Other California cases, interpreting that state's Tort Claims Act, have followed the Campbell court's interpretation of dangerous condition of public property.A study of the cases interpreting section 830 [of the California Tort Claims Act covering a dangerous condition of property] and its predecessor acts shows that they interpret section 830 as requiring the physical condition of the public property to be in a dangerous or defective condition involving reasonable risk to the public. In Campbell v. City of Santa Monica * * *, [51 Cal. App. 2d 626] 125 P.2d 561 * * * the court said, * * * "harm in this case was caused, not by the condition of the Promenade or the want of barriers or signs barring its use by vehicles without a permit, but by the negligent operation of a motor vehicle." [Sykes v. County of Marin, 43 Cal. App. 3d 158, 161, 117 Cal. Rptr. 466, 468 (1974) (emphasis added).]
Bartell v. Palos Verdes Peninsula School District, 83 Cal. App. 3d 492, 147 Cal. Rptr. 898 (1978), is a case much like ours. Even though the school district allegedly knew that children used its playground for skateboarding and took no measures to prevent the activity, the court found that plaintiffs failed to state a cause of action for a "dangerous condition of public property" because the injury was the direct result of the childrens' dangerous conduct, not a defect in the physical condition of the property. The Bartell court cited Campbell as well for the proposition that a physical defect in the property must exist as a precondition to public-entity liability. Id. 83 Cal. App. 3d at 497, 147 Cal. Rptr. at *48 900. True, the California cases are not in perfect accord, but most appear to preserve that distinction. In Fredette v. City of Long Beach, 187 Cal. App. 3d 122, 231 Cal. Rptr. 598 (1986), the claimant was injured when he dove from a pier under reconstruction, which had previously led to a water float used as a diving platform. The jury found no dangerous condition of property. The appeals court affirmed, observing that "[c]ases holding public entities liable for failure to warn of dangerous conditions are based on the presence of an actual dangerous physical defect or an otherwise dangerous condition which was not apparent to persons using the property with due care." Id. 187 Cal. App. 3d at 131-32, 231 Cal. Rptr. at 603.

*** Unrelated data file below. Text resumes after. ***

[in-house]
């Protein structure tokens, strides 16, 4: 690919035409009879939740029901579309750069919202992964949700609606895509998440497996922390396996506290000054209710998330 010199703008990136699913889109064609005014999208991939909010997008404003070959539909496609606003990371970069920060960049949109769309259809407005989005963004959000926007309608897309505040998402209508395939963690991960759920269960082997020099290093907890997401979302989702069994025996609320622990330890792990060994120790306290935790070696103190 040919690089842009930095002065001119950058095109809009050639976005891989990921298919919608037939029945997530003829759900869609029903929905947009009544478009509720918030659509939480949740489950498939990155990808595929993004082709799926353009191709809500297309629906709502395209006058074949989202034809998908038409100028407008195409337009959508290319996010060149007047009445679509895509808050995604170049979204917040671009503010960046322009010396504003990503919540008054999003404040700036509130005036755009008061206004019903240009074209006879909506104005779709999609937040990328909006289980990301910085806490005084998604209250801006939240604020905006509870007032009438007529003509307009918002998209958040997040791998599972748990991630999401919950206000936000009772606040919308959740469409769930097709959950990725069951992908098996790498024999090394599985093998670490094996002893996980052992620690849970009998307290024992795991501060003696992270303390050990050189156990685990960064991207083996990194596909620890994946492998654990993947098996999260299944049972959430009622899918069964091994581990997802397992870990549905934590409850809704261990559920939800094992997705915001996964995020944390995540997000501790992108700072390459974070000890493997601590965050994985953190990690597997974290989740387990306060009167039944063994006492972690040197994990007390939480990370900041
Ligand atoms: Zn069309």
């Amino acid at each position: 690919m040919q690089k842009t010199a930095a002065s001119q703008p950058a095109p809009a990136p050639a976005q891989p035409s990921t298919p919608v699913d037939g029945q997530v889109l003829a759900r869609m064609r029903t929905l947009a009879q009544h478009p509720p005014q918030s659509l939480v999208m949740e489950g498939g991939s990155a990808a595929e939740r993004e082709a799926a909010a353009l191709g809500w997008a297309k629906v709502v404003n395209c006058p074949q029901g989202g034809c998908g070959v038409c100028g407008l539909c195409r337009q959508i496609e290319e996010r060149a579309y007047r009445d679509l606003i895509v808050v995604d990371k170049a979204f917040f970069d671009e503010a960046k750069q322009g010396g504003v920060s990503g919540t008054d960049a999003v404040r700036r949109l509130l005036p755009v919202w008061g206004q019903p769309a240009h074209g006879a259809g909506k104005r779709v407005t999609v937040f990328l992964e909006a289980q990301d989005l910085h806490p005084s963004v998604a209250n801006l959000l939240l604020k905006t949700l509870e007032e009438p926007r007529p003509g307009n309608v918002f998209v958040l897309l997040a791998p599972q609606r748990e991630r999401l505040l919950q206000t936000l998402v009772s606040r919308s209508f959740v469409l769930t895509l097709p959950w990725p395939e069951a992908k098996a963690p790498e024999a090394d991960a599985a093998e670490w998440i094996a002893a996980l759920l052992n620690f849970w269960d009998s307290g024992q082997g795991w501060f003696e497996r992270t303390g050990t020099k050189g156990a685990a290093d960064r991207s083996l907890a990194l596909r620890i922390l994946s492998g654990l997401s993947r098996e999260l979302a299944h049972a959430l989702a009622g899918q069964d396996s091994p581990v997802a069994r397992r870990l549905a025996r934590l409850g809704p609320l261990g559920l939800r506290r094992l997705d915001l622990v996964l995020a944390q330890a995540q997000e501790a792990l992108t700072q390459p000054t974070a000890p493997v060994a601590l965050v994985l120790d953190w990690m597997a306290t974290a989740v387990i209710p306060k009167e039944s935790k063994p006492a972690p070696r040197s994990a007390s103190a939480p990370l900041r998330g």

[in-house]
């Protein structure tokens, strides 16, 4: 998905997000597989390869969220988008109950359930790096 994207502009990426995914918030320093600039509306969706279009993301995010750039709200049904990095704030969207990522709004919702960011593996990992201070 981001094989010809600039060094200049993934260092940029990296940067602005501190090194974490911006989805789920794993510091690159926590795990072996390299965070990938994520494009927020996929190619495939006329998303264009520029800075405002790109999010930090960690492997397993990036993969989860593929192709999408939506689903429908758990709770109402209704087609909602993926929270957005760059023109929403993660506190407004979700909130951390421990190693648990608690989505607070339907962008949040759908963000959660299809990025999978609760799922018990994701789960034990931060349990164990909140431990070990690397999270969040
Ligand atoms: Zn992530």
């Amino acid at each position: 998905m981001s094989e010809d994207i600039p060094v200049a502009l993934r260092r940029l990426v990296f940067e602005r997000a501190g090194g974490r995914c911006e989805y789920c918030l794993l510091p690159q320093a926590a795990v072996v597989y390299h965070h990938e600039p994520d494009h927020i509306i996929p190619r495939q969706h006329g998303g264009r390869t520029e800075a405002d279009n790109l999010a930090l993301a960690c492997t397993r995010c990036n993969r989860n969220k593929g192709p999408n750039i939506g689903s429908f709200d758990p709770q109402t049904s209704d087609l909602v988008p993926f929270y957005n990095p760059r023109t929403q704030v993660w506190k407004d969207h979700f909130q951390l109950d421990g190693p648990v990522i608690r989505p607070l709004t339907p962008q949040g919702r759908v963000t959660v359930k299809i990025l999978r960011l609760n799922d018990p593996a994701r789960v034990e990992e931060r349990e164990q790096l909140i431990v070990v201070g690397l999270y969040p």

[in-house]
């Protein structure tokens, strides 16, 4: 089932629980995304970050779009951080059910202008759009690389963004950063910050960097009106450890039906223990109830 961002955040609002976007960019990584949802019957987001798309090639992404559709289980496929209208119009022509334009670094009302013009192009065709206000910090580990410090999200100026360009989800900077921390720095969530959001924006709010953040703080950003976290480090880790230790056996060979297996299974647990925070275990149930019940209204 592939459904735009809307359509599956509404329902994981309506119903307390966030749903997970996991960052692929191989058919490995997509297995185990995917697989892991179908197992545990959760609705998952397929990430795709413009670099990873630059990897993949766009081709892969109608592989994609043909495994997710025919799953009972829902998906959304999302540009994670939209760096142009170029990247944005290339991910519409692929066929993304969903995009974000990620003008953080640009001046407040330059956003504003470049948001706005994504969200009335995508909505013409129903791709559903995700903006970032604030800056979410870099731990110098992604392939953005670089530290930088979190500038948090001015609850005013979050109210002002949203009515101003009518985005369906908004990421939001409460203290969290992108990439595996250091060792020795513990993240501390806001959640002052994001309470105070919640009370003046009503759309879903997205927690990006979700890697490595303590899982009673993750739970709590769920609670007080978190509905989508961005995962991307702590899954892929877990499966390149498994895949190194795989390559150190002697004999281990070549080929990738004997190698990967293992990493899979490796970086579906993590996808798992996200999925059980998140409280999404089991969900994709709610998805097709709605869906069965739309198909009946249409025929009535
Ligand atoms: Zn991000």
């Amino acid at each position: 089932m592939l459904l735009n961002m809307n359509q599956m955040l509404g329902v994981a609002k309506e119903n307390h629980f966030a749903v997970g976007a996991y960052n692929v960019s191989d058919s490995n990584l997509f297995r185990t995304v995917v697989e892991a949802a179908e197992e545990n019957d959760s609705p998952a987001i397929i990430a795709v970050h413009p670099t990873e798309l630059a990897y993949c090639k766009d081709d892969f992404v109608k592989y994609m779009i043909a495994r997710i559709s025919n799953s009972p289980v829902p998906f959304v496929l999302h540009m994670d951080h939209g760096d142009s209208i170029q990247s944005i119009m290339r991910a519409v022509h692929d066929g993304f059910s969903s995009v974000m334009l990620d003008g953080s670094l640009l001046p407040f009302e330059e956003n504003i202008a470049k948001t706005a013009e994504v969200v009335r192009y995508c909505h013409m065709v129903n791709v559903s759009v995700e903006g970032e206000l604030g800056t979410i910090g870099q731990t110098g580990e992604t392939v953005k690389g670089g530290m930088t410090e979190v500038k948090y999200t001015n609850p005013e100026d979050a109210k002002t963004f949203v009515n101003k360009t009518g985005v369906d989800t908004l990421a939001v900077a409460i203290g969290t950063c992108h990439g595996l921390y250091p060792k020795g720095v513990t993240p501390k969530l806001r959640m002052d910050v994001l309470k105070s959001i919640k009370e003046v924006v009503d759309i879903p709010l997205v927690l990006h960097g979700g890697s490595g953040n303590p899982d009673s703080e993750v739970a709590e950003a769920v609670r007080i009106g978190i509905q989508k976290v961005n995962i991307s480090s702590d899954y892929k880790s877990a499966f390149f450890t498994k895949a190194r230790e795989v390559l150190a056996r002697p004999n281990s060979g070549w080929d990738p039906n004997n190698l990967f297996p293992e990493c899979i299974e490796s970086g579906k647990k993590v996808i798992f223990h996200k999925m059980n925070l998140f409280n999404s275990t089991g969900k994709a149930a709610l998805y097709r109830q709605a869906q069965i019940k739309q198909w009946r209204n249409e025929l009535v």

The California Supreme Court has tilted in both directions. In Hayes v. California, 11 Cal. 3d 469, 113 Cal. Rptr. 599, 521 P.2d 855 (1974), the court, refusing to impose liability for injuries sustained on public property due to inadequate security, emphasized that some physical feature of the property has been at least a contributing defect if not the defect in decisions imposing liability for injury caused by a dangerous condition of property. Later, in Peterson v. San Francisco Community College District, 36 Cal. 3d 799, 205 Cal. Rptr. 842, 685 P.2d 1193 (1984), the court held that a public-school authority that failed to trim foliage in a secluded part of the school property or to warn of the danger of criminal acts could be held liable for maintaining a dangerous condition of public property. The court emphasized, however, the special relationship between the public entity and the student as invitee *49 and found that the factors of prior assaults and the failure to trim the foliage "indicate that there is moral blame attached to the defendants' failure to take steps to avert the foreseeable harm." Id. 36 Cal. 3d at 814, 205 Cal. Rptr. at 851, 685 P.2d at 1202.